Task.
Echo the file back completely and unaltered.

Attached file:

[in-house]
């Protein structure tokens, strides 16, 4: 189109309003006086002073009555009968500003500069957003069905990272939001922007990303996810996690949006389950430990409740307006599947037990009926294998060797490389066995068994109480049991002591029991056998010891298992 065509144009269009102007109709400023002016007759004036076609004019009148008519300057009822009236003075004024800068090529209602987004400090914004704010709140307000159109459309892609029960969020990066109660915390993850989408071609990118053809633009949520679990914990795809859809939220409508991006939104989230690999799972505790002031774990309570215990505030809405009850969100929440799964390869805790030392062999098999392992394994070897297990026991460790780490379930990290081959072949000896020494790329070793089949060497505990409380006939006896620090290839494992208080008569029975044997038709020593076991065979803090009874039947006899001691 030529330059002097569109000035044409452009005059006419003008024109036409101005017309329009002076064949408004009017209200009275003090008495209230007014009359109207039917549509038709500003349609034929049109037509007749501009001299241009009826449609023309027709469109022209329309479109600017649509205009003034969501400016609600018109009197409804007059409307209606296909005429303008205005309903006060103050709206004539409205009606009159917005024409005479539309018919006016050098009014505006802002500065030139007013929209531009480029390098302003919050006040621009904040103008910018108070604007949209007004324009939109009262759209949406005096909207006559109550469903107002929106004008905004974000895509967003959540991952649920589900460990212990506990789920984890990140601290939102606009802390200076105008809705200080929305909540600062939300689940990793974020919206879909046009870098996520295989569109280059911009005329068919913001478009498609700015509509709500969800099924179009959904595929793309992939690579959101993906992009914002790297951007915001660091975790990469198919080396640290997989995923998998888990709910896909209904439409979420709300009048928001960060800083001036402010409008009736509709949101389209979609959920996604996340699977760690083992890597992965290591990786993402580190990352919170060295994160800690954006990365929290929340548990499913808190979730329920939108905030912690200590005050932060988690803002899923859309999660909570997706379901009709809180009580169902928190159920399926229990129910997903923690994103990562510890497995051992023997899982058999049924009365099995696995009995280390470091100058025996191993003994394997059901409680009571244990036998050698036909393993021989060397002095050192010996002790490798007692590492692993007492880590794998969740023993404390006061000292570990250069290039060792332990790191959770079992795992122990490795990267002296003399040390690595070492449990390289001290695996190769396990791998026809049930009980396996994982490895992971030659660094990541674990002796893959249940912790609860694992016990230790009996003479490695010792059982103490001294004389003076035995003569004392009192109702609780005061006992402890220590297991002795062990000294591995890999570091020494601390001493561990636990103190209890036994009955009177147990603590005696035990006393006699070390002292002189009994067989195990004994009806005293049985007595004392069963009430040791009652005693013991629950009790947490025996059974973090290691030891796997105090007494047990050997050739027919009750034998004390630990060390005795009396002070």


[in-house]
């Protein structure tokens, strides 16, 4: 189109309003006086002073009555009968500003500069957003069905990272939001922007990303996810996690949006389950430990409740307006599947037990009926294998060797490389066995068994109480049991002591029991056998010891298992 065509144009269009102007109709400023002016007759004036076609004019009148008519300057009822009236003075004024800068090529209602987004400090914004704010709140307000159109459309892609029960969020990066109660915390993850989408071609990118053809633009949520679990914990795809859809939220409508991006939104989230690999799972505790002031774990309570215990505030809405009850969100929440799964390869805790030392062999098999392992394994070897297990026991460790780490379930990290081959072949000896020494790329070793089949060497505990409380006939006896620090290839494992208080008569029975044997038709020593076991065979803090009874039947006899001691 030529330059002097569109000035044409452009005059006419003008024109036409101005017309329009002076064949408004009017209200009275003090008495209230007014009359109207039917549509038709500003349609034929049109037509007749501009001299241009009826449609023309027709469109022209329309479109600017649509205009003034969501400016609600018109009197409804007059409307209606296909005429303008205005309903006060103050709206004539409205009606009159917005024409005479539309018919006016050098009014505006802002500065030139007013929209531009480029390098302003919050006040621009904040103008910018108070604007949209007004324009939109009262759209949406005096909207006559109550469903107002929106004008905004974000895509967003959540991952649920589900460990212990506990789920984890990140601290939102606009802390200076105008809705200080929305909540600062939300689940990793974020919206879909046009870098996520295989569109280059911009005329068919913001478009498609700015509509709500969800099924179009959904595929793309992939690579959101993906992009914002790297951007915001660091975790990469198919080396640290997989995923998998888990709910896909209904439409979420709300009048928001960060800083001036402010409008009736509709949101389209979609959920996604996340699977760690083992890597992965290591990786993402580190990352919170060295994160800690954006990365929290929340548990499913808190979730329920939108905030912690200590005050932060988690803002899923859309999660909570997706379901009709809180009580169902928190159920399926229990129910997903923690994103990562510890497995051992023997899982058999049924009365099995696995009995280390470091100058025996191993003994394997059901409680009571244990036998050698036909393993021989060397002095050192010996002790490798007692590492692993007492880590794998969740023993404390006061000292570990250069290039060792332990790191959770079992795992122990490795990267002296003399040390690595070492449990390289001290695996190769396990791998026809049930009980396996994982490895992971030659660094990541674990002796893959249940912790609860694992016990230790009996003479490695010792059982103490001294004389003076035995003569004392009192109702609780005061006992402890220590297991002795062990000294591995890999570091020494601390001493561990636990103190209890036994009955009177147990603590005696035990006393006699070390002292002189009994067989195990004994009806005293049985007595004392069963009430040791009652005693013991629950009790947490025996059974973090290691030891796997105090007494047990050997050739027919009750034998004390630990060390005795009396002070």